March 10, 2017
Clarification: Webster B. Todd Jr. was identified in an earlier version of this story as the chairman of Compassionate Sciences due to inaccurate information from the company. He stepped down at the end of 2016. He was succeeded by Jack Burkholder, a banker and consultant.
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Marijuana is a growing part of New Jersey's medical economy and a nondescript medical marijuana dispensary in Camden County is leading the way.
The Compassionate Sciences Alternative Treatment Center in Bellmawr is rapidly growing in size, due in part to offering topical oils, oral lozenges and other products not available at the state’s other four licensed dispensaries.
Nearly 11,000 people in New Jersey use medical marijuana for 13 designated medical conditions, one of which is a terminal diagnosis. But that could rocket to “hundreds of thousands” of additional patients if 45 pending requests to expand covered conditions – especially those causing chronic pain – are approved by the state, according to according to Ken Wolski, a nurse who leads The Coalition for Medical Marijuana New Jersey.
Only pain from cancer and HIV/AIDS can be treated currently with cannabis, but expansion to new chronic pain categories could help curtail the demand for painkilling opioids and heroin, Wolski contends.
In fact, one proposed new category would allow marijuana to be used to treat opiate addiction, much as the more addictive drug methadone is now used, he adds.
The state's medical marijuana program began slowly in 2012, with just one dispensary in northern New Jersey’s Montclair selling only smokeable cannabis.
Meanwhile, Pennsylvania is years behind New Jersey.
Permit applications in Pennsylvania close on March 20. The eight-county region in southeastern Pennsylvania which includes Philadelphia will receive the most permits – 10 for dispensaries and two for growers/processors. Individual dispensaries can have up to three locations. They will not open until 2018.
Seventeen medical conditions are covered under Pennsylvania law, which does not permit smokeable marijuana.
New Jersey’s entrance into the medical marijuana business has been slow, too.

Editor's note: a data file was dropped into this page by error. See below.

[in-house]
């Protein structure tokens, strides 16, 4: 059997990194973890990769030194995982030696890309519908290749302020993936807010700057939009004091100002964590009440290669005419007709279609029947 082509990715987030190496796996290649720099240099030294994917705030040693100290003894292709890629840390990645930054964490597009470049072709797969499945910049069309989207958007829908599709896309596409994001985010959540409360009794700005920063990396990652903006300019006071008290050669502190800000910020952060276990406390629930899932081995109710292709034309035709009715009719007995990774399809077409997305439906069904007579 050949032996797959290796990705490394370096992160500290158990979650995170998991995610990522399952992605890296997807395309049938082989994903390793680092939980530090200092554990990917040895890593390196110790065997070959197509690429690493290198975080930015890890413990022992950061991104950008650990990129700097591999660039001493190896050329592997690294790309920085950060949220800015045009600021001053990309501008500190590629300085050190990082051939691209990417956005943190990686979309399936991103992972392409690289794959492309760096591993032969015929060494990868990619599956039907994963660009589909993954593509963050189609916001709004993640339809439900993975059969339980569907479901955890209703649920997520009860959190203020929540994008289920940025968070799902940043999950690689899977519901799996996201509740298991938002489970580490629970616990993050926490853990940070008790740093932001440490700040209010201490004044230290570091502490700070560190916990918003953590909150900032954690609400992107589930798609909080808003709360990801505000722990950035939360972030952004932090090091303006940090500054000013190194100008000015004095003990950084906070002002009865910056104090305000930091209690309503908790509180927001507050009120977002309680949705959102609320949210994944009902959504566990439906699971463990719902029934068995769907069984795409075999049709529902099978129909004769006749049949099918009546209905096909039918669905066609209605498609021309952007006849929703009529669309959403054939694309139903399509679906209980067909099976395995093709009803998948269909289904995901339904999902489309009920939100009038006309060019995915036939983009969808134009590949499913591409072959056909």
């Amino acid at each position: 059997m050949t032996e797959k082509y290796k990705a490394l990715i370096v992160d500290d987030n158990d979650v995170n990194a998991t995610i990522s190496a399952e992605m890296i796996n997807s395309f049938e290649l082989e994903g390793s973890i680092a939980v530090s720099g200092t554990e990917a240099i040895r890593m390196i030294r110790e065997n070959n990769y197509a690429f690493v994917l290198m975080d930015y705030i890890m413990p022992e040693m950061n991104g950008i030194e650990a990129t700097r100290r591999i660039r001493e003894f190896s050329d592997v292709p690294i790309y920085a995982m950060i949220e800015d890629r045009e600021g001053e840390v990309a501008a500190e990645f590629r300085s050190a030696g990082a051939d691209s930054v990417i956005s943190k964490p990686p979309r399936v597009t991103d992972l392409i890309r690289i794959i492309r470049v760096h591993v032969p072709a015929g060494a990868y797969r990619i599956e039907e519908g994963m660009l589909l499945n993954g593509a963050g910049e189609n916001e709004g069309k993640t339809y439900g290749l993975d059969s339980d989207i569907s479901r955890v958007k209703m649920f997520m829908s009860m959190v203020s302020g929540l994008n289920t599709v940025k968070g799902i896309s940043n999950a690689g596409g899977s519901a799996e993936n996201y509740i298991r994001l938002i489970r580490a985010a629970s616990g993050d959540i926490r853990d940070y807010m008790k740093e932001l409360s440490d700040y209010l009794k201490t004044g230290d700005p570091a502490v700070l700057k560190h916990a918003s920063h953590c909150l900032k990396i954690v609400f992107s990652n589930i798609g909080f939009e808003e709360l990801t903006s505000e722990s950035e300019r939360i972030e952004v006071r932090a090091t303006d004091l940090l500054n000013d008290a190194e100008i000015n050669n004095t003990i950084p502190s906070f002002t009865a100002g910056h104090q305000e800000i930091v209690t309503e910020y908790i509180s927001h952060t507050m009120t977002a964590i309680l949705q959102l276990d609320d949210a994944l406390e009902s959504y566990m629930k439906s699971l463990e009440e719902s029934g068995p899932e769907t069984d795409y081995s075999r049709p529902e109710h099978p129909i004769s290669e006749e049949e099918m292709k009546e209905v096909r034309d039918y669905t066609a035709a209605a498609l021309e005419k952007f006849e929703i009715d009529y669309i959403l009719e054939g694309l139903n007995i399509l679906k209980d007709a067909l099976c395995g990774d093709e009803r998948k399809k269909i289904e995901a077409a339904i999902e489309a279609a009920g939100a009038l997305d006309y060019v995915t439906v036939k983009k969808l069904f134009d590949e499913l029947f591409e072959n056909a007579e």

Compassionate Sciences, now the busiest dispensary in the Garden State – five are active – didn’t even open until the fall of 2015. But the dispensary's growth took off a year later when the state approved its formulation and sale of lotions and lozenges, unavailable elsewhere in the state. None of the other dispensaries in New Jersey seem to have an interest in following the company into medicalized marijuana products.
Compassionate Sciences produced the most cannabis in New Jersey, 885 pounds, according to the state’s recently released annual report for 2016, when it reported 2,762 customers. That number is closer to 3,000 now, says Craig J. West, the dispensary operations manager. Nearly a third of its clients come from the northern part of the state.
Combined, the New Jersey’s dispensaries sold nearly 2,700 pounds of cannabis in 2016 to more than 10,000 patients, with the Camden County operation accounting for nearly a third of all medical marijuana users.
Genny Barbour is the dispensary's best-known customer. A high school student, she is perhaps the highest-profile medical marijuana user in New Jersey and one of the most prominent in the country. She is profoundly autistic and prone to epileptic seizures, which are mitigated by the marijuana mixture she drinks regularly.
She came to prominence because her lawyer and father, the late Roger Barbour, successfully fought to allow her to medicate while in school, a groundbreaking change in state regulations. When the Barbours first won that battle in late 2015, the family traveled to a dispensary in Woodbridge to buy marijuana to turn into an oil form that was easy for Genny to drink.
After it opened, the Barbours started buying from the dispensary just off Route 42 in Bellmawr, which is nearly 40 miles closer to the family's home in Maple Shade, Burlington County. Genny’s mom, Lora Barbour, is a fan.
“Bellmawr is a godsend,” she says, but not just because of its proximity. “They go the extra step.”
She says the facility always has the specific strains she needs – different strains are said to have different therapeutic qualities – for the concoction she makes at home for Genny. That was not always true when she drove more than an hour to Woodbridge.
The facility’s employees were supportive when her husband died unexpectedly last year, she adds.
And Genny has done well with using the facility's products, reducing and eliminating some prescribed pharmaceuticals and going as long as 11 days without a seizure.